Living 'between the commas'
More than 300 Nebraska Medicine and UNMC colleagues gathered virtually Monday to celebrate the life and legacy of Dr. Martin Luther King Jr., while considering how they can live life "between the commas."
Cheryl Logan, EdD, superintendent of Omaha Public Schools, gave the keynote address, speaking about exceptionalism and living between the commas -- the added descriptors of a person. She spoke about her own life and family and answered questions about her career as an educator and leader in the Omaha community.
Dr. Logan said Dr. King was born an ordinary person but did extraordinary things in his life. She gave an example of how the "commas" around Dr. King added to his description, saying he could be called "Dr. King" or "Dr. King, human rights activist".
Dr. Logan challenged people to "punctuate your life with as many commas as it takes to leave your own personal legacy of exceptionalism." But she stressed that exceptionality cannot happen "in one’s comfort zone" and often will come about without fanfare or recognition.
"The world needs you to be comfortable with your God-given exceptionality. The world needs your life, your body of work, your efforts to be more than a declarative sentence."
Watch the full event below.
Inagural Unsung Hero Award Recipient
As part of its ceremony this week to mark Martin Luther King Jr. Day, UNMC and Nebraska Medicine named Jacqueline Hankins Berry as the med center's inaugural Unsung Hero Award recipient.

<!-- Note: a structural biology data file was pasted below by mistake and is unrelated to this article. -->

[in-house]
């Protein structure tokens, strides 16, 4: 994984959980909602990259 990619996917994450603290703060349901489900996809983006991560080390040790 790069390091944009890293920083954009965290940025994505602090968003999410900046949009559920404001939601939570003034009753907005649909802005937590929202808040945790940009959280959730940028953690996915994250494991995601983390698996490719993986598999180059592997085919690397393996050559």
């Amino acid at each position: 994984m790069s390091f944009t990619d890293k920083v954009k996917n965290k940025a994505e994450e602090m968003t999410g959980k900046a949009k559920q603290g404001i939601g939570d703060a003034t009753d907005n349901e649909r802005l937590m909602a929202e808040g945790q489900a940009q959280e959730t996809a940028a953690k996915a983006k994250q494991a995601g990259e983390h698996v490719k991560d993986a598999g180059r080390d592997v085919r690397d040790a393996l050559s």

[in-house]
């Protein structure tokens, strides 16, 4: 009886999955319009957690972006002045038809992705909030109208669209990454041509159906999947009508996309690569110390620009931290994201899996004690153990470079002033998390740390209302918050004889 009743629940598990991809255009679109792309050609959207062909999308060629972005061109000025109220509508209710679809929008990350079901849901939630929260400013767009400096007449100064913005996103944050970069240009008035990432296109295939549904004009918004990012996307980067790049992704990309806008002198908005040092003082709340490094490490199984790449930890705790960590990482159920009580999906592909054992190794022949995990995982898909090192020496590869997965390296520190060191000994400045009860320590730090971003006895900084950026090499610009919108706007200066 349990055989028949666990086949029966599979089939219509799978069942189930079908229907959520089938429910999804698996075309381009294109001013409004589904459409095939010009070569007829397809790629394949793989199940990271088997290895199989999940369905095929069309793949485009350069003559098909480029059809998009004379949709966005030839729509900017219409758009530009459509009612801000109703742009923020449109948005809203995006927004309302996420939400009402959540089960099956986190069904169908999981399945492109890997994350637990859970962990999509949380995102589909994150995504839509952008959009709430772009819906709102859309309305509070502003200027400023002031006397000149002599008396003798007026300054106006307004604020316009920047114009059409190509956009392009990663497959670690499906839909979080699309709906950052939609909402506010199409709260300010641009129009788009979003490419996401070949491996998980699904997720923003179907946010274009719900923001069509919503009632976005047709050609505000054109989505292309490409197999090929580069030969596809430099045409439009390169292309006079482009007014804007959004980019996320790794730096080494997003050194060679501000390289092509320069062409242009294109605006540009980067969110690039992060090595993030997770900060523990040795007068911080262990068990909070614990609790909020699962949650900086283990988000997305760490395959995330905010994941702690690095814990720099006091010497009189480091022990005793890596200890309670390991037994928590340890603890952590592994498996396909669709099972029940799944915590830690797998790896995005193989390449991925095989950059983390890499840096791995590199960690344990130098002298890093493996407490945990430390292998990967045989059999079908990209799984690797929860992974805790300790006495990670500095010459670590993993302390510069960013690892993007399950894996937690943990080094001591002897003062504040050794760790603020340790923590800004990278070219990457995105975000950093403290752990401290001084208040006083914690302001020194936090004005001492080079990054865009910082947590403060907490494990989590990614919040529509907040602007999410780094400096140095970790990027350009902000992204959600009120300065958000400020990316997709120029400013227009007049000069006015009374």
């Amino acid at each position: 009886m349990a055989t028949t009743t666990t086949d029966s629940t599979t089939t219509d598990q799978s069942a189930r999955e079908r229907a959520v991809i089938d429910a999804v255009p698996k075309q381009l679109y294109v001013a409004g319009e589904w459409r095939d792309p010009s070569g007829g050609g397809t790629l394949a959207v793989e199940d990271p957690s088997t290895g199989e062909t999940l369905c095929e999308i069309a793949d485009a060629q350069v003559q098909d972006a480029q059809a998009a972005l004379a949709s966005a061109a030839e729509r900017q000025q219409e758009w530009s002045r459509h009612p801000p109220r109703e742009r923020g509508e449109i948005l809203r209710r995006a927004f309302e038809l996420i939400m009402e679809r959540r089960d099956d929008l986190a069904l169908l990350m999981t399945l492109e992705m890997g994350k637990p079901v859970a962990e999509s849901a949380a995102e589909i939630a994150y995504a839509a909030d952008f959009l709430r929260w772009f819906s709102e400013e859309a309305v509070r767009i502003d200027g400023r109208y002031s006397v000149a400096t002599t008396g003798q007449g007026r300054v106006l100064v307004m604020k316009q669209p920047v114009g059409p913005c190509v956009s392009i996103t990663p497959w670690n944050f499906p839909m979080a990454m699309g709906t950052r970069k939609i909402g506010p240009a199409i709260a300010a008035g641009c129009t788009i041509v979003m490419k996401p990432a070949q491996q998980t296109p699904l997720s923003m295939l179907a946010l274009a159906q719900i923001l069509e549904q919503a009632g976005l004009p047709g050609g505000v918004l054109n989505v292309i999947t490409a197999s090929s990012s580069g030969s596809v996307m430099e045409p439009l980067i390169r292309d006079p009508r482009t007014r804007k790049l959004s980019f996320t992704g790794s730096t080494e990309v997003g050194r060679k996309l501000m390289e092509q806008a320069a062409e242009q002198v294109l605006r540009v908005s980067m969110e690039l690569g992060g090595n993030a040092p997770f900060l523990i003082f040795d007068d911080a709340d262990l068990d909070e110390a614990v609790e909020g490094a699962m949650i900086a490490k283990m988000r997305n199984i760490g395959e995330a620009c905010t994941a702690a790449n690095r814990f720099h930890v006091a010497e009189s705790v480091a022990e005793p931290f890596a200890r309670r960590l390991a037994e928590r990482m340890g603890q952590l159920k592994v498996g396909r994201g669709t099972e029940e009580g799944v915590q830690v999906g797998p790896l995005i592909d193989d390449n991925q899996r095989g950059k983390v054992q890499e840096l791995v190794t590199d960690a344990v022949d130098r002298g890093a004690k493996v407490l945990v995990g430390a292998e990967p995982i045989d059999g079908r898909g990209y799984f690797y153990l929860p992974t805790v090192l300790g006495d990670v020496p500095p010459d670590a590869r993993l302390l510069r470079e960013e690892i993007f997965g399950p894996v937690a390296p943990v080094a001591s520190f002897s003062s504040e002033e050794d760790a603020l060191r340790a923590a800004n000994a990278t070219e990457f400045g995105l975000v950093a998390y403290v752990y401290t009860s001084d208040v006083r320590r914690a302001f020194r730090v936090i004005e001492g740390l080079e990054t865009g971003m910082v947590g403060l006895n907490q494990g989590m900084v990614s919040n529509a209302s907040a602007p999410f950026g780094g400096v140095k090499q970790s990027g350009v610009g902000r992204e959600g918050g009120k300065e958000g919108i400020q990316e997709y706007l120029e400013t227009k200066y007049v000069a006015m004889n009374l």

Hankins Berry works as a community engagement administrative associate at the Munroe-Meyer Institute, where she is the co-chair of the institute’s Diversity, Equity and Inclusion Council, and she contributes to diversity, equity and inclusion efforts at MMI and across the med center.
The award honors an individual who serves others in their workplace or the community, provides culturally competent care for the community and is actively involved in diversity, equity and inclusion efforts.
In accepting her award, Hankins Berry quoted Dr. Martin Luther King Jr.:
"Everybody can be great because anybody can serve. You don't have to have a college degree to serve. You don't have to make your subject and verb agree to serve. You only need a heart full of grace and a soul generated by love."
See Hankins Berry's heartfelt and emotional acceptance in the video below.